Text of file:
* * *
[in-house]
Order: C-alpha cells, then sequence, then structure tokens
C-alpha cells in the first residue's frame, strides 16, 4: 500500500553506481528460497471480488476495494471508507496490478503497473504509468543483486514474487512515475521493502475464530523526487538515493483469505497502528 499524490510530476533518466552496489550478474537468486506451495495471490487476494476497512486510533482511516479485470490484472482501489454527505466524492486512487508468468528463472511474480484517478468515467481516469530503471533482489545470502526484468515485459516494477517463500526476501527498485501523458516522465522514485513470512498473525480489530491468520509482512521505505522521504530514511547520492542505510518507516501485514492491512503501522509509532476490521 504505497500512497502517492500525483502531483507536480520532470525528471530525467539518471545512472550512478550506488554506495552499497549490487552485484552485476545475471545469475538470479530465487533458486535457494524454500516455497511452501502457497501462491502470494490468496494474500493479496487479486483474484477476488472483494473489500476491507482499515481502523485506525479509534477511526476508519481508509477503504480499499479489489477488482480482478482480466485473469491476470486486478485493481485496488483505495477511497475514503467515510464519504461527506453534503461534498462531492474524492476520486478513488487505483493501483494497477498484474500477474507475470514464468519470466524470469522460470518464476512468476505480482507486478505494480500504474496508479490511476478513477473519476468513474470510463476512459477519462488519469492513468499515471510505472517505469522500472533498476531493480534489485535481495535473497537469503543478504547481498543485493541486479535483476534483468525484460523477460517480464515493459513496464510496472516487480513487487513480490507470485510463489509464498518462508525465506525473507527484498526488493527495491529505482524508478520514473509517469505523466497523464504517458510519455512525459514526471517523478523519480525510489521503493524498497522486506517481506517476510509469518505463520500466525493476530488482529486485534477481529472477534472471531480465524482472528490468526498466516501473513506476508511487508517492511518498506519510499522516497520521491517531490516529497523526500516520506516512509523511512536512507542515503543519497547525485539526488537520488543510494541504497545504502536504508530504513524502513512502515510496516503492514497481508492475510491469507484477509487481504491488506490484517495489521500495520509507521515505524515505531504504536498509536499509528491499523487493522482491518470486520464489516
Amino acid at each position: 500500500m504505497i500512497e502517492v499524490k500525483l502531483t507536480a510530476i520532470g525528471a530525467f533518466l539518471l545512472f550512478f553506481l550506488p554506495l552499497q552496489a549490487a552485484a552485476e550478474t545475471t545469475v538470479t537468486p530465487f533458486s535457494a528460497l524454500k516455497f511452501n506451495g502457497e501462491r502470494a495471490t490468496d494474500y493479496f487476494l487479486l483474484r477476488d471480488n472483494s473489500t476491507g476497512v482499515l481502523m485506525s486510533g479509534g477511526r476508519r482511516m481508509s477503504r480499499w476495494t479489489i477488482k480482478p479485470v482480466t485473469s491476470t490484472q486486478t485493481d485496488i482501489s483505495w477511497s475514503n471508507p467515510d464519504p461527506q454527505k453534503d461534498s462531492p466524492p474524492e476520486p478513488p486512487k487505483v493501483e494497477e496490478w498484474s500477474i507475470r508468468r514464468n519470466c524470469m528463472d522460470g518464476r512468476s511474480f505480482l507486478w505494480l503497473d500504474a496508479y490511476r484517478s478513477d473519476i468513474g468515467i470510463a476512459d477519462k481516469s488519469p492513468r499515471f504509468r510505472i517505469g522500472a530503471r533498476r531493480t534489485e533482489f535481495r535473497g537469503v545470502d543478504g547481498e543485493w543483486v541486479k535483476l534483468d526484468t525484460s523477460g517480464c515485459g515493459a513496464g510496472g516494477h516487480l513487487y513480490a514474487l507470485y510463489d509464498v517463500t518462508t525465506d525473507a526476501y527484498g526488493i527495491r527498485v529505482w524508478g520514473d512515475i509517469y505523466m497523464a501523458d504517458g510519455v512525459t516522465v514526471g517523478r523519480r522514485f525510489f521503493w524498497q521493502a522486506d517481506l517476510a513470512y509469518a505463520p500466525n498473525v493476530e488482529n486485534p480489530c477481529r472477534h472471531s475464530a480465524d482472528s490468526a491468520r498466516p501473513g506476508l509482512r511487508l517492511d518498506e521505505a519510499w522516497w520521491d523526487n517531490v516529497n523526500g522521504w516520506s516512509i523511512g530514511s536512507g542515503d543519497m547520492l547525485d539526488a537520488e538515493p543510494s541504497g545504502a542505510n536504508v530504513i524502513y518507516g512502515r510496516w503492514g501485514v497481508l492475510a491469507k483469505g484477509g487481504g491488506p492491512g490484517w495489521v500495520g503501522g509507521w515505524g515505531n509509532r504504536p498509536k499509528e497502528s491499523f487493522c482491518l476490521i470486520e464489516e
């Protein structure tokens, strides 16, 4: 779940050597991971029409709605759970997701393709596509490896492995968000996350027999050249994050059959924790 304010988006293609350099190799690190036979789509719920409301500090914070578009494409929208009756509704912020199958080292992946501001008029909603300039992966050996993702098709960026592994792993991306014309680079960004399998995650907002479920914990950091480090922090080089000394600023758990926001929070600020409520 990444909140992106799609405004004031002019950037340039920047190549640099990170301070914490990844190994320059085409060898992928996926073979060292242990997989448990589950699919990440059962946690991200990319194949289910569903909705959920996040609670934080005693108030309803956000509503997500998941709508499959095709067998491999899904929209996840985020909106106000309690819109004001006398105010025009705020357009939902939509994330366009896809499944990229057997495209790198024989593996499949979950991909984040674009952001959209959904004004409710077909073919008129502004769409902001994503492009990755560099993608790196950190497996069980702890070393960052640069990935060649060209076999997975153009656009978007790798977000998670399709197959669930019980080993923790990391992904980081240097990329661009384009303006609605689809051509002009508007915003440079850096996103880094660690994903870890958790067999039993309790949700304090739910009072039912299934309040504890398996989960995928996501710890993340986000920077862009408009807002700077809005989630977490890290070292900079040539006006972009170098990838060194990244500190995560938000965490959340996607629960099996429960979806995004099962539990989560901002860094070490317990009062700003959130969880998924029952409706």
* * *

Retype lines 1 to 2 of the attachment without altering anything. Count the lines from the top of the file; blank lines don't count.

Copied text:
[in-house]
Order: C-alpha cells, then sequence, then structure tokens